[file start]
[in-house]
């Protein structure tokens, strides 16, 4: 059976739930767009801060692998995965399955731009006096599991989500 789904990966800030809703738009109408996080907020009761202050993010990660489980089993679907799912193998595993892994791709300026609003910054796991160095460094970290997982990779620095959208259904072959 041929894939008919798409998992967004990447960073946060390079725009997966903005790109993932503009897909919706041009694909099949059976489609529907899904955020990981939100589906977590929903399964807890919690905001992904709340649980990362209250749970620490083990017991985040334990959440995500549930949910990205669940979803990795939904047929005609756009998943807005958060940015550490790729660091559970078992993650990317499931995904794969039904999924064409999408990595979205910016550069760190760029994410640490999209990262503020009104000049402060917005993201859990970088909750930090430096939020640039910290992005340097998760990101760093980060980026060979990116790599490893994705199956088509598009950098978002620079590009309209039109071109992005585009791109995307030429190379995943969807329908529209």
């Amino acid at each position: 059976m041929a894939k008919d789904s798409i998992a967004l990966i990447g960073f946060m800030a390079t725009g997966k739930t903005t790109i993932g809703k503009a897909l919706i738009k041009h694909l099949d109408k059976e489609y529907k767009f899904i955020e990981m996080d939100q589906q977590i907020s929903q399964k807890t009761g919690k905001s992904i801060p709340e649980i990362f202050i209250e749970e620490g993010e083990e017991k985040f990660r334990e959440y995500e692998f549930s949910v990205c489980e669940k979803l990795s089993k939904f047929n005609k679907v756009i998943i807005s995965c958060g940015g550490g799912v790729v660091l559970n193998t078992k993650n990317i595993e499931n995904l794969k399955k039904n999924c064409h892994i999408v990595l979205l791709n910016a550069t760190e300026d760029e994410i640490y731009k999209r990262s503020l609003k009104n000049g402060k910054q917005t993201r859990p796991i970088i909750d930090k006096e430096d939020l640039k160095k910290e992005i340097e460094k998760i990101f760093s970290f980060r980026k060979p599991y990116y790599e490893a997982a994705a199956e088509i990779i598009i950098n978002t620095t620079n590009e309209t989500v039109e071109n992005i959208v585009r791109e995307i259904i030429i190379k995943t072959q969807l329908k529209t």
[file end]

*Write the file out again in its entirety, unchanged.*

[in-house]
């Protein structure tokens, strides 16, 4: 059976739930767009801060692998995965399955731009006096599991989500 789904990966800030809703738009109408996080907020009761202050993010990660489980089993679907799912193998595993892994791709300026609003910054796991160095460094970290997982990779620095959208259904072959 041929894939008919798409998992967004990447960073946060390079725009997966903005790109993932503009897909919706041009694909099949059976489609529907899904955020990981939100589906977590929903399964807890919690905001992904709340649980990362209250749970620490083990017991985040334990959440995500549930949910990205669940979803990795939904047929005609756009998943807005958060940015550490790729660091559970078992993650990317499931995904794969039904999924064409999408990595979205910016550069760190760029994410640490999209990262503020009104000049402060917005993201859990970088909750930090430096939020640039910290992005340097998760990101760093980060980026060979990116790599490893994705199956088509598009950098978002620079590009309209039109071109992005585009791109995307030429190379995943969807329908529209």
């Amino acid at each position: 059976m041929a894939k008919d789904s798409i998992a967004l990966i990447g960073f946060m800030a390079t725009g997966k739930t903005t790109i993932g809703k503009a897909l919706i738009k041009h694909l099949d109408k059976e489609y529907k767009f899904i955020e990981m996080d939100q589906q977590i907020s929903q399964k807890t009761g919690k905001s992904i801060p709340e649980i990362f202050i209250e749970e620490g993010e083990e017991k985040f990660r334990e959440y995500e692998f549930s949910v990205c489980e669940k979803l990795s089993k939904f047929n005609k679907v756009i998943i807005s995965c958060g940015g550490g799912v790729v660091l559970n193998t078992k993650n990317i595993e499931n995904l794969k399955k039904n999924c064409h892994i999408v990595l979205l791709n910016a550069t760190e300026d760029e994410i640490y731009k999209r990262s503020l609003k009104n000049g402060k910054q917005t993201r859990p796991i970088i909750d930090k006096e430096d939020l640039k160095k910290e992005i340097e460094k998760i990101f760093s970290f980060r980026k060979p599991y990116y790599e490893a997982a994705a199956e088509i990779i598009i950098n978002t620095t620079n590009e309209t989500v039109e071109n992005i959208v585009r791109e995307i259904i030429i190379k995943t072959q969807l329908k529209t």